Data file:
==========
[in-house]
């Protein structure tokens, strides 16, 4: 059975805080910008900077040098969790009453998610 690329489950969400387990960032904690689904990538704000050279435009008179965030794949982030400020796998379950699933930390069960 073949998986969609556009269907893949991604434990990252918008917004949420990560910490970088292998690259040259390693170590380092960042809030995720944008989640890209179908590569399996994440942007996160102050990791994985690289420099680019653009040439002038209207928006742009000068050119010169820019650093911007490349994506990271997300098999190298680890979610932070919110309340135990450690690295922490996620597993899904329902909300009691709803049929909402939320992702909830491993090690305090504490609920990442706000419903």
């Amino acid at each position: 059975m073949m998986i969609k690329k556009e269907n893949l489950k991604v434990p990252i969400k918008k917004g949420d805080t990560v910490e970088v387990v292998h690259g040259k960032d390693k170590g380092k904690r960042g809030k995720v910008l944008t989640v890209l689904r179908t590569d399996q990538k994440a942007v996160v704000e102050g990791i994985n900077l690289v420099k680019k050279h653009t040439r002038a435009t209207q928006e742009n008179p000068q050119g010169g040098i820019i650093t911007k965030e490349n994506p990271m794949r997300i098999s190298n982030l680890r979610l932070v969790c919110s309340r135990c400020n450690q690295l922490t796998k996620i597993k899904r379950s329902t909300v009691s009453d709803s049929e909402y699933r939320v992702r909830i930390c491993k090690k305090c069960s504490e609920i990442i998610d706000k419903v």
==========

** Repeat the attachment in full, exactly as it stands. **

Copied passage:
[in-house]
């Protein structure tokens, strides 16, 4: 059975805080910008900077040098969790009453998610 690329489950969400387990960032904690689904990538704000050279435009008179965030794949982030400020796998379950699933930390069960 073949998986969609556009269907893949991604434990990252918008917004949420990560910490970088292998690259040259390693170590380092960042809030995720944008989640890209179908590569399996994440942007996160102050990791994985690289420099680019653009040439002038209207928006742009000068050119010169820019650093911007490349994506990271997300098999190298680890979610932070919110309340135990450690690295922490996620597993899904329902909300009691709803049929909402939320992702909830491993090690305090504490609920990442706000419903």
């Amino acid at each position: 059975m073949m998986i969609k690329k556009e269907n893949l489950k991604v434990p990252i969400k918008k917004g949420d805080t990560v910490e970088v387990v292998h690259g040259k960032d390693k170590g380092k904690r960042g809030k995720v910008l944008t989640v890209l689904r179908t590569d399996q990538k994440a942007v996160v704000e102050g990791i994985n900077l690289v420099k680019k050279h653009t040439r002038a435009t209207q928006e742009n008179p000068q050119g010169g040098i820019i650093t911007k965030e490349n994506p990271m794949r997300i098999s190298n982030l680890r979610l932070v969790c919110s309340r135990c400020n450690q690295l922490t796998k996620i597993k899904r379950s329902t909300v009691s009453d709803s049929e909402y699933r939320v992702r909830i930390c491993k090690k305090c069960s504490e609920i990442i998610d706000k419903v």